Crude oil prices have pulled back in recent days, unable to capitalize on hurricane-related supply disruptions in the US, as the broad-based risk aversion in the markets and concerns over a potential slowdown in China dwarfed everything else. For oil to resume its broader rally it may require fresh and major supply disruptions beyond Iran, or a material de-escalation in the Sino-American trade conflict, which currently seems unlikely.
Hurricane Michael hit the United States mainland on Wednesday, making landfall in Florida and leaving a trail of destruction in its wake. Considering the geography of the region, nearly 42% of crude oil production was shut down in the Gulf of Mexico, as companies evacuated offshore drilling rigs. Yet, despite dominating news headlines, the impact on oil prices was modest, at best. This hails from the fact that 42% of the Gulf of Mexico’s lost output equates to merely 6.5% of total US production, hence representing just a “drop in the bucket” in the big picture. The Gulf’s diminishing importance is owed to the surge in onshore shale production in recent years, which has eclipsed offshore drilling in terms of total output.
Separately, the key speculative factor that has pushed prices up in recent months, sanctions on Iran, was downplayed lately by reports suggesting the US is considering whether to grant some countries a waiver. The sanctions will go into full effect on November 4, but Washington has hinted it may temporarily excuse nations that have already begun reducing their trade with Iran, to give them more time to find alternative sellers.
Turning to the demand side, risk aversion engulfed markets in recent sessions, curbing appetite for riskier assets and commodities, including oil. Perhaps more importantly, traders appear increasingly nervous around the prospects for Chinese growth, in the midst of an ever-escalating trade conflict. Such concerns are evidently felt among Chinese authorities as well, which eased monetary policy a few days ago and hinted at fiscal stimulus in the pipeline to support the economy, in a sign that they expect a prolonged and possibly damaging trade battle themselves. With China being the world’s largest importer of oil, any material economic slowdown would have sizable consequences for demand and thereby, for prices.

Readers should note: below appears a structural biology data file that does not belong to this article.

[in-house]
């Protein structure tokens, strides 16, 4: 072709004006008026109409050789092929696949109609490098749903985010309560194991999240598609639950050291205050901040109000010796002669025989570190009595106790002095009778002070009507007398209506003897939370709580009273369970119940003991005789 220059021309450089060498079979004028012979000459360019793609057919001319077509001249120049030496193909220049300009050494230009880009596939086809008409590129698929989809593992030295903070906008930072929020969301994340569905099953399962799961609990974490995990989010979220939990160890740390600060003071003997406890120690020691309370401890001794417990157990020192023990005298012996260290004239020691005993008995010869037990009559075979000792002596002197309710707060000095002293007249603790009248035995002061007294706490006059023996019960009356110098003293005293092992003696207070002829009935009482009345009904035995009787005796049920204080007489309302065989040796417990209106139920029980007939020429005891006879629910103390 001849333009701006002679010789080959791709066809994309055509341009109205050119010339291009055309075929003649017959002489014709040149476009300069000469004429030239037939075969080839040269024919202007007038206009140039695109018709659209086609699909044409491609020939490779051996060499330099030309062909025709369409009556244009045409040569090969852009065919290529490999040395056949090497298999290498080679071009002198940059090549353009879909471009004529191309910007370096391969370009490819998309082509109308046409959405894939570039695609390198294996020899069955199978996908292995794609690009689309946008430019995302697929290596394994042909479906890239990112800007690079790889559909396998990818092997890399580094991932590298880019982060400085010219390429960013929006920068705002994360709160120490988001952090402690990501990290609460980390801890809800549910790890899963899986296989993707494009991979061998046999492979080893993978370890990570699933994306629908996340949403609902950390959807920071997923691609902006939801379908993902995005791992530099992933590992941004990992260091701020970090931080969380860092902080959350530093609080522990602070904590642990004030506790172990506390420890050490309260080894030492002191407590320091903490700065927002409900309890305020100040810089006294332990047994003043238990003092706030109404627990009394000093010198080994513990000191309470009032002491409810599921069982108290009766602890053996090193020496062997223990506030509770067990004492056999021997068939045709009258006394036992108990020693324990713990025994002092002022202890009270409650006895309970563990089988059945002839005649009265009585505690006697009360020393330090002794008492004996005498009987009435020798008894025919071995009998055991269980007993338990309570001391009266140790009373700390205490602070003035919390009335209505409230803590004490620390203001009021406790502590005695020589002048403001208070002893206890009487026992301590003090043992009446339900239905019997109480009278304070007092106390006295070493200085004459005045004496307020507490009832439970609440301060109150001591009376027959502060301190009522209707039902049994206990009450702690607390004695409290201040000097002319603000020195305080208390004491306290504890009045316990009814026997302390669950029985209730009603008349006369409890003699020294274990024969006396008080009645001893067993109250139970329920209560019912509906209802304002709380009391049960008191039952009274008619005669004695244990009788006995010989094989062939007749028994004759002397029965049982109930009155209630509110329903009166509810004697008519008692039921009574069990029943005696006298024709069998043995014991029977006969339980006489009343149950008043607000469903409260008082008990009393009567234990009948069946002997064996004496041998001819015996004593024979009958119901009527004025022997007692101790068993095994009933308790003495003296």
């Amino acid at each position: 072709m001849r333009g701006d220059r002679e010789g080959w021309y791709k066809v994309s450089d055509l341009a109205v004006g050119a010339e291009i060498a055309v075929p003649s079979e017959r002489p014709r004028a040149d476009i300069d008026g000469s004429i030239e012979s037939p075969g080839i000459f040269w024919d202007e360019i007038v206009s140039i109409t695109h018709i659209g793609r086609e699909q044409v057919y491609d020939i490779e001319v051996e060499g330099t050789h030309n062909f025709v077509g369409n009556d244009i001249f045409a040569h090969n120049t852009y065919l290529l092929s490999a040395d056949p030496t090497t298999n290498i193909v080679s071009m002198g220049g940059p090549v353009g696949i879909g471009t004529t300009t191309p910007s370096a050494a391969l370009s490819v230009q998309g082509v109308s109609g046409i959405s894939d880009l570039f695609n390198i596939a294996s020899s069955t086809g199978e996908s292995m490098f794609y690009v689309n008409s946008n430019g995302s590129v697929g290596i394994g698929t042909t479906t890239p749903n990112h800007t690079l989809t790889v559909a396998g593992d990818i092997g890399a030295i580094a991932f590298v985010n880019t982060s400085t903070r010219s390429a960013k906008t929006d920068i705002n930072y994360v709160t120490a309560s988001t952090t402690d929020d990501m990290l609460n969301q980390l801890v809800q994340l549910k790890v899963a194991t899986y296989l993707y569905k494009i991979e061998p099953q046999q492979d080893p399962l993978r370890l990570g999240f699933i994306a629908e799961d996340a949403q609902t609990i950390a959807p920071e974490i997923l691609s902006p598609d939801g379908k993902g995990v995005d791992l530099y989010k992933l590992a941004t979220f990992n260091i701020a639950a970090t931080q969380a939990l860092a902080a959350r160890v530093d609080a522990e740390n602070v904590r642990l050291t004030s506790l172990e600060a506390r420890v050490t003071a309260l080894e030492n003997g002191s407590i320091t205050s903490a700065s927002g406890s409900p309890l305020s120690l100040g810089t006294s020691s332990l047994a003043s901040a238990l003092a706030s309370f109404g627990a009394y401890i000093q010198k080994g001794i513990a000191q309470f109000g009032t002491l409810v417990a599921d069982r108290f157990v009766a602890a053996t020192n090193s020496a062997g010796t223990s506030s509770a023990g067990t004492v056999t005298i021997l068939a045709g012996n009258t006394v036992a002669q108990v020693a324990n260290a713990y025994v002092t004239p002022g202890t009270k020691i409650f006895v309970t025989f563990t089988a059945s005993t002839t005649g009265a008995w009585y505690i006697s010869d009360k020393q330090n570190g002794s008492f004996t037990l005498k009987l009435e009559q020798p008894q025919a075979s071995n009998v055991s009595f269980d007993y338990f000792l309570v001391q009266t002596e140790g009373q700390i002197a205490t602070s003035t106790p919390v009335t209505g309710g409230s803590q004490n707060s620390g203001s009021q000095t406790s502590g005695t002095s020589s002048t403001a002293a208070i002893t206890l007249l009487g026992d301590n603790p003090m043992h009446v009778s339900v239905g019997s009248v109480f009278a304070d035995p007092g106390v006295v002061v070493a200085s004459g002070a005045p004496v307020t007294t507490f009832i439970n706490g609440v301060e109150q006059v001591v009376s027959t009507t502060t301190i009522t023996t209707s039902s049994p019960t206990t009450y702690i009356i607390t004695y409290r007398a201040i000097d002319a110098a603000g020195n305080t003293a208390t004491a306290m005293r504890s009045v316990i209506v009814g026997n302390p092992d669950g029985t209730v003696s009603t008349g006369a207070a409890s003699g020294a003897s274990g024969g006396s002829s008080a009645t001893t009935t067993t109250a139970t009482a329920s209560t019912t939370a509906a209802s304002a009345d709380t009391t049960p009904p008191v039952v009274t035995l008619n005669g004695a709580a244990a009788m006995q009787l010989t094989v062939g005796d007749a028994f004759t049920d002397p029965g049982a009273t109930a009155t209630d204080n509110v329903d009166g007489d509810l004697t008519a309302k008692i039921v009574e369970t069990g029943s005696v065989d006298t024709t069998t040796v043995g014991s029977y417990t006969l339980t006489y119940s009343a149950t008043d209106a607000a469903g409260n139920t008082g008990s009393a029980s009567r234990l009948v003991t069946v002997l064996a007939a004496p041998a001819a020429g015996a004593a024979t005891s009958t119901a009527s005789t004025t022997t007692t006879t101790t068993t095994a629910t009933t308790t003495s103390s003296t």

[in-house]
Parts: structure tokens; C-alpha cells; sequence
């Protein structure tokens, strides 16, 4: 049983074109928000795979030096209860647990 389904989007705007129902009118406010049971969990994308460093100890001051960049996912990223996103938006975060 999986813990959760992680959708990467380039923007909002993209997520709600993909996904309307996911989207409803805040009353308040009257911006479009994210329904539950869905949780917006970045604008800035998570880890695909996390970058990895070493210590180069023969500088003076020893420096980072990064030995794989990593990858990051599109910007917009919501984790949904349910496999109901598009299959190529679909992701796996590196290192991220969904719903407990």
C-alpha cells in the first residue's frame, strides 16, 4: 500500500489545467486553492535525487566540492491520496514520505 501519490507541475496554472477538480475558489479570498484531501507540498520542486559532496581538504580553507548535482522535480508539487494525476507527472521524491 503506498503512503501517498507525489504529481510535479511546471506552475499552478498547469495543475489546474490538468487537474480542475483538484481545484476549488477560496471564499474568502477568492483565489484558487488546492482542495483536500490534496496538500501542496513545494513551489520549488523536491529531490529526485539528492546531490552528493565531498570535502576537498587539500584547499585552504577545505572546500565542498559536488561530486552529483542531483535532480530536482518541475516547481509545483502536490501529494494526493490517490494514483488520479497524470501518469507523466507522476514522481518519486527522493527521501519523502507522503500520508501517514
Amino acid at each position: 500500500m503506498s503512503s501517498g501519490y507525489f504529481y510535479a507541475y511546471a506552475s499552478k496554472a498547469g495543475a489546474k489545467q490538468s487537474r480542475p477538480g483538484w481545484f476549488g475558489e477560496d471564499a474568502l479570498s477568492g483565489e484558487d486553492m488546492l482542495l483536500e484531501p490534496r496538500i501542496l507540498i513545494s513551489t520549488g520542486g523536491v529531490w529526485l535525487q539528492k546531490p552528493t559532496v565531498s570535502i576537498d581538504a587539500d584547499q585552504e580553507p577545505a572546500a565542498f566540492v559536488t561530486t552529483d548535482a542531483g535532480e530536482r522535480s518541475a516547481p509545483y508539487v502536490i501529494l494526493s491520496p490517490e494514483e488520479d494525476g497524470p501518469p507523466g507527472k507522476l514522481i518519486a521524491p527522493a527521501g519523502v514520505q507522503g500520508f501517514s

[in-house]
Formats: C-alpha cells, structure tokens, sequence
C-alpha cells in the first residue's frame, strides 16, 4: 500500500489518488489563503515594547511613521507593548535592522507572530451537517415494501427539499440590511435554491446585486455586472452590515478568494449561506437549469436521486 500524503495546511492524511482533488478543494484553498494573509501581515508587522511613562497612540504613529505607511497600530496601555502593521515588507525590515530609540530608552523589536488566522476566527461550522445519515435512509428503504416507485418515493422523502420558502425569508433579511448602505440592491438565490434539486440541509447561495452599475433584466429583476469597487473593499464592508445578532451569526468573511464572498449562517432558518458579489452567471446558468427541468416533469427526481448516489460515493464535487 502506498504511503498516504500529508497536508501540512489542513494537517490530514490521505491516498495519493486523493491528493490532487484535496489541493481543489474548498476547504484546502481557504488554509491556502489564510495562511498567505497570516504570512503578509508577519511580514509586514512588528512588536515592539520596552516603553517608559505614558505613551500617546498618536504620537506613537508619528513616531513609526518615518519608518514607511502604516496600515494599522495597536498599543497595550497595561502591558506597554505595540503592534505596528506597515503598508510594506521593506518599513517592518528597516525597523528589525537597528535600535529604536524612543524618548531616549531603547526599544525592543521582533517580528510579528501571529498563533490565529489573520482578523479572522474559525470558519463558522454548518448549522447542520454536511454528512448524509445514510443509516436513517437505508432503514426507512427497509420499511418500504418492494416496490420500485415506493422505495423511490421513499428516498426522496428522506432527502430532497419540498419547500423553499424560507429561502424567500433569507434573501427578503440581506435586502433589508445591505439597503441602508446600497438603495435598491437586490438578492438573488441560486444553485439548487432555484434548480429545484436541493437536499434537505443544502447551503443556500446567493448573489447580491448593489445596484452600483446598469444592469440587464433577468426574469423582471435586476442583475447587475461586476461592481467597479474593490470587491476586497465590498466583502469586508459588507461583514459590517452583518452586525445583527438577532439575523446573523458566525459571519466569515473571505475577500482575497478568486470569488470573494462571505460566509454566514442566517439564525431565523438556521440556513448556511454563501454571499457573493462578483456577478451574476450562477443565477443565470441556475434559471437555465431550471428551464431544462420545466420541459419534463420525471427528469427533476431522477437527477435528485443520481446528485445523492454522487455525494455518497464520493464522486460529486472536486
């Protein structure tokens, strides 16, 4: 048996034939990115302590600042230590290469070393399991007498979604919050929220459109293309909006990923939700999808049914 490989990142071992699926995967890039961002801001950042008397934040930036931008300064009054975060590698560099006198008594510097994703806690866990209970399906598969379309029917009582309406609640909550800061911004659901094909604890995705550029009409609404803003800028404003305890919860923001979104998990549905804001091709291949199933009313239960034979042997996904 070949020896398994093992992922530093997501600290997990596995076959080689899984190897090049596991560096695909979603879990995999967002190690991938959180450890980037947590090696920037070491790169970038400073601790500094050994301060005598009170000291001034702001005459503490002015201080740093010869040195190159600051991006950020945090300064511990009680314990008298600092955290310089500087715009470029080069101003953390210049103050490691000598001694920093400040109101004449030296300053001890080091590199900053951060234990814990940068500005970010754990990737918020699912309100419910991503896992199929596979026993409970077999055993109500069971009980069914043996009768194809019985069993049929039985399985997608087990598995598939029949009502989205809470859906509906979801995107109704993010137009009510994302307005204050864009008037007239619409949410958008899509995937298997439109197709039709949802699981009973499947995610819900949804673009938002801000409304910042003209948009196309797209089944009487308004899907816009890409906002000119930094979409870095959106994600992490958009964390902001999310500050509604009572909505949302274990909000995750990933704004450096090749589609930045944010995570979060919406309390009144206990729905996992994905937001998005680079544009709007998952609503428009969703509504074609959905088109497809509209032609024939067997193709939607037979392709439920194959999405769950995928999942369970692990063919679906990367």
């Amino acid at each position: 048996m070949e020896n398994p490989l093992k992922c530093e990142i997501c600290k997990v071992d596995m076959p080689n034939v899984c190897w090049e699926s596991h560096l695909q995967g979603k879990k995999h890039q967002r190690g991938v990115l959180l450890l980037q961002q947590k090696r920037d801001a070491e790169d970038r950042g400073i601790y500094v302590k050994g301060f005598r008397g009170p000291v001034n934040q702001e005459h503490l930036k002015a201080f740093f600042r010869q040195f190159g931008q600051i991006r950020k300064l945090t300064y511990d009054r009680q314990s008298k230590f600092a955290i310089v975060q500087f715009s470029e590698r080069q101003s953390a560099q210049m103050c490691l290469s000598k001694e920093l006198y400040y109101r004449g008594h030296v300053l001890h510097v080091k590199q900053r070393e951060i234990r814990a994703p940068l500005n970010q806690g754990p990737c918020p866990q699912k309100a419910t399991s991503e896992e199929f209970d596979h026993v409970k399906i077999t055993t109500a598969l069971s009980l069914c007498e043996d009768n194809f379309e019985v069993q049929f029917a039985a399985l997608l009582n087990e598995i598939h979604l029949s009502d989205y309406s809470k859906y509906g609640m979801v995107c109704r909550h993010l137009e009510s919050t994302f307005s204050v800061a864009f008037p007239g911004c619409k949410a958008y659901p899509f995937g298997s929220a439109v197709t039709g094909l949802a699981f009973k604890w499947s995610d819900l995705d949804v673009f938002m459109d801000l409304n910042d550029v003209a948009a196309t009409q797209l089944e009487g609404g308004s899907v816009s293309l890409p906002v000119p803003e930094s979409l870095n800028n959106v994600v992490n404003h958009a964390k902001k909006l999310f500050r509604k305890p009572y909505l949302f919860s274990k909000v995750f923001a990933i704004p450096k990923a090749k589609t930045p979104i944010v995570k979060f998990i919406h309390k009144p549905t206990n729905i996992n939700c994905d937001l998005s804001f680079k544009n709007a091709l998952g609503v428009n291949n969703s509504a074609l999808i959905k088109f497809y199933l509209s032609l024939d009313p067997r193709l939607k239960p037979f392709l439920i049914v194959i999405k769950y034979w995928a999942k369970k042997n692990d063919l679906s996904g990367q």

Overall, the above developments cast doubt on recent calls by several pundits for oil prices to rally towards the $100/barrel neighborhood soon. Major and unforeseen supply disruptions – beyond those from Iran that are already well-priced into the market – would probably have to materialize for crude to rally from current levels. Likewise, it may take a de-escalation in Sino-American trade tensions to brighten the outlook for demand and push prices higher, which seems quite unlikely at this stage considering the recent rhetoric from the US and reports of tensions on noneconomic fronts too. In the more immediate-term, oil’s fortunes may hinge mainly on the evolution in investors’ risk sentiment and the performance of equities, given the liquid’s risk-sensitive nature.
Technically, the picture is much brighter, as WTI continues to trade above both a long-term uptrend line drawn from the lows of June 2017, and a short-term upside support line taken from the troughs of August 16. Moreover, the fact that prices recorded a fresh 4-year high last week reaffirms the positive outlook. A potential rebound in WTI could encounter immediate resistance around $73.05, a zone marked by the inside swing low on October 8. An upside break could open the way for the October 9 peak of $75.25, before the 4-year high of 76.90 comes into view.
On the downside, a first line of support to declines may come near the crossroads of the $71.40 area and the uptrend line taken from the lows of August. If the bears manage to pierce it, that would turn the short-term outlook to neutral (from positive), paving the way for a test of the $68.40 hurdle that halted the decline on September 13. Even lower, the September 7 lows of $66.85 would increasingly attract attention.
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